Sean Braisted, Nashville Mayor Megan Barry’s press secretary, politicized his response to Christian activist Jay Chamness when he signed an email explaining why Chamness had been denied access to a Muslim event at which the mayor spoke by signing it with the unprofessional religiously themed salutation “Peace Be Unto You.”
|Below is the full text of Braisted’s response to Jay Chamness:|
I understand you have contacted a number of members of the Mayor’s Office staff regarding your efforts to attend an event at the Islamic Center of Tennessee on Saturday, May 6.
This event was a privately held event that was open to members of the public at the discretion of the sponsors of the event. There were Christians at the event, including the Mayor, so it would seem that if you were denied entry, it was likely not based on your religious beliefs, rather your actions and apparent opposition to the community sponsoring the event.
Mayor Megan Barry, along with a majority of Nashvillians, believes that Nashville is stronger because we are an inclusive city that respects people of all faiths, cultures, and ethnicities. While she respects your constitutional right to protest, that right does not extend to being permitted on private property to disrupt or protest a peaceful event.
We are also in receipt of your request to review Mayor Barry’s remarks from the Standing up for Justice & Muslim Community Day. Understand that Mayor Barry often does not read directly from the prepared remarks, and will speak extemporaneously at events such as this. I’ve attached these prepared remarks as well as the language from the proclamation Mayor Barry presented at the event.
I hope this answers your questions and satisfies your requests.
Peace Be Unto You,
Braisted admitted to The Tennessee Star that he has never used that salutation – which has Muslim, Christian, and Jewish origins – before in any official communication to anyone.
“I’m not aware of Mayor Barry using that phrase, nor do I have any examples where I’ve used it in the past,” Braisted told The Star when asked if he had ever used the salutation “Peace Be Unto You” in any official communication to anyone in his capacity as Mayor Barry’s press secretary.
“As a professed Christian, I thought Mr. Chamness might appreciate it,” the former left-wing blogger and liberal activist told The Star.
A 2013 graduate of Tennessee State University with a degree in Urban Studies, Braisted was a blog producer at Nashville21.com from 2006 to 2012, was the new media manager for the Tennessee Democratic Party in 2012, and served as the press secretary for the House Democratic Caucus until 2014 when he joined the Megan Barry for Mayor campaign.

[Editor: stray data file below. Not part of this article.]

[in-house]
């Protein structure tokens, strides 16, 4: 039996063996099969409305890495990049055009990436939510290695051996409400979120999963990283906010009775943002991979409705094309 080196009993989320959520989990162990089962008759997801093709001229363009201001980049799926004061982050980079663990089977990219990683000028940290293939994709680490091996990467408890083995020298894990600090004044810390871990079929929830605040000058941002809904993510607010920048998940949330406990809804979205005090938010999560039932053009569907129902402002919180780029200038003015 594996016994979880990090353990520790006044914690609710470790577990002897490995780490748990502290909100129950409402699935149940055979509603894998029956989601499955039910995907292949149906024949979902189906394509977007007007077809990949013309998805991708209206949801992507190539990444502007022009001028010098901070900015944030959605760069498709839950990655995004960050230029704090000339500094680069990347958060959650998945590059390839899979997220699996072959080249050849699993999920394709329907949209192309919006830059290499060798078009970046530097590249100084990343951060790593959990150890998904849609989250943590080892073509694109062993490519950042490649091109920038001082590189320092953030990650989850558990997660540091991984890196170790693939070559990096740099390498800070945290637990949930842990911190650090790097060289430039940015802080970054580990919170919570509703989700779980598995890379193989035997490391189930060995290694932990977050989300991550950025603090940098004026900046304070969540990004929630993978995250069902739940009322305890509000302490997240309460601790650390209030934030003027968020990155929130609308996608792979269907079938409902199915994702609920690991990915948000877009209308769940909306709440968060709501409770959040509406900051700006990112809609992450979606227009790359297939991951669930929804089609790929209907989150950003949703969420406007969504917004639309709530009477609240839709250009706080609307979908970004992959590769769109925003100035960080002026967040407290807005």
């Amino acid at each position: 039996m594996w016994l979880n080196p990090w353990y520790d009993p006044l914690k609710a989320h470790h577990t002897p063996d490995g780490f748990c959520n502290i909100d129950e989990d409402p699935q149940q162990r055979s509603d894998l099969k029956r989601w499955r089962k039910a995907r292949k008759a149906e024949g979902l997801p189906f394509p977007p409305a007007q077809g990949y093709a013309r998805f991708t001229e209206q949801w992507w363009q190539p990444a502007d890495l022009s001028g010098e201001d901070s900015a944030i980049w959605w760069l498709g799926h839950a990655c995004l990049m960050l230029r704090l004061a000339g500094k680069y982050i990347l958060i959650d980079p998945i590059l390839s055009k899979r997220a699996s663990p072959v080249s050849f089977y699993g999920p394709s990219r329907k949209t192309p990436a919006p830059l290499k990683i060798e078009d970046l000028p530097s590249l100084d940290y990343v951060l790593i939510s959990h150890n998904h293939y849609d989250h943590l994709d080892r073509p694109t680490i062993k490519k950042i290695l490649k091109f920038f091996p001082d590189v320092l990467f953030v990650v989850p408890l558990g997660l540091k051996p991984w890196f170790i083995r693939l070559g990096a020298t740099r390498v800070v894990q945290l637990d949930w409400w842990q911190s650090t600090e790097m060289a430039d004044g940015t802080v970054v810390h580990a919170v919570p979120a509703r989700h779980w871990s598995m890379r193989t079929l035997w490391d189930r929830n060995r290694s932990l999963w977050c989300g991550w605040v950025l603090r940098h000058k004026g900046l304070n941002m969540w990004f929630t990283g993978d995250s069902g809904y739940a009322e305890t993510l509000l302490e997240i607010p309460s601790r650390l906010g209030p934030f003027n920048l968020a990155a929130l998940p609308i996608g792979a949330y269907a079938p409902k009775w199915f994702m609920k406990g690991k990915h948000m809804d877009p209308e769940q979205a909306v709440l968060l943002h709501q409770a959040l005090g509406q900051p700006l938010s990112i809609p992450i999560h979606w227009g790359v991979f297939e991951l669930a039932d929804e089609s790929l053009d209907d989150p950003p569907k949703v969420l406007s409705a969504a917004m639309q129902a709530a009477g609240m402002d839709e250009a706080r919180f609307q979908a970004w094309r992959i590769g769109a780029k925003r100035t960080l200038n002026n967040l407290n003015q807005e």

Braisted has served as Mayor Barry’s press secretary since 2015.
In his response to The Star, Braisted cited a verse from the Gospel of John in the King James version of the Bible to justify his use of the salutation:
It is actually a phrase used by Jesus Christ: Then the same day at evening, being the first day of the week, when the doors were shut where the disciples were assembled for fear of the Jews, came Jesus and stood in the midst, and saith unto them, Peace be unto you. (https://www.kingjamesbibleonline.org/John-20-19/)
However, the phrase is also a common greeting among Muslims in the United States and around the world. The site Muslim Voices, a project of Indiana University, for instance, describes the phrase “Peace Be Unto You” as a “standard Muslim greeting.”
In America, the phrase “Peace Be Unto You” is seen in social media postings on sites associated with the Nation of Islam.
For example, in this blog post on the Nation of Islam’s Buffalo, New York chapter’s website, their welcome statement reads:
As-Salaam-Alaikum! (Peace be unto you)
Muhammad Mosque No.23 thanks you for visiting our site. May Allah (God) continue to bless you and your family with success, health and the acquisition of knowledge. Enjoy your day and please stay and Learn More.
In the Nation of Islam’s Toronto chapter, an invitation to join ‘Muhammad’s Study Group’ begins:
As-Salaam Alaikum! (Peace be unto you!)
The Nation of Islam (or N.O.I. for short) literally means a “Nation of peace and righteousness through submission to God”.
And the greeting appears at the top of the Nation of Islam Press Release and Announcements area, also:
In contrast, Christians today primarily use the phrase in the context of worship services and say it as “Peace Be With You.”
The New International Version (NIV) of the Bible, more commonly used today by Christians than the King James Version, which was published more than four centuries ago in 1611, translates the phrase as used in John 20:19 to read “Peace be with you!”
Jesus Appears to His Disciples
19 On the evening of that first day of the week, when the disciples were together, with the doors locked for fear of the Jewish leaders, Jesus came and stood among them and said, “Peace be with you!”
Ami Mizell-Flint, a Jewish woman involved with the Peace Ambassadors of West Texas, explained the history of the saying last year in an opinion piece she wrote for the San Angelo-Standard Times:
Some of the words and phrases used by each of the three Abrahamic faiths are similar:
The Hebrew word for peace is, “Shalom.” The Arabic word for peace is, “Salaam.”
Jews use the Hebrew phrase, “Shalom aleichem,” to say “Peace be unto you,” while Muslims use the Arabic phrase, “Salaam aleikum,” to say, “Peace be unto you.”
Christians, in English, say “Peace be unto you.”
The comparable phrase “Peace Be Upon You” is the title of a 2008 book by Zachary Karabell. The book highlights supposed periods of cooperation between followers of Christianity, Judaism and Islam and is critical of accounts of Islam spreading through violent aggression.
The phrase “Peace Be Unto You” or “Peace Be Upon You” should not be confused with “Peace Be Upon Him” which Muslims use when writing about their prophet Mohammed. It is often abbreviated as PBUH.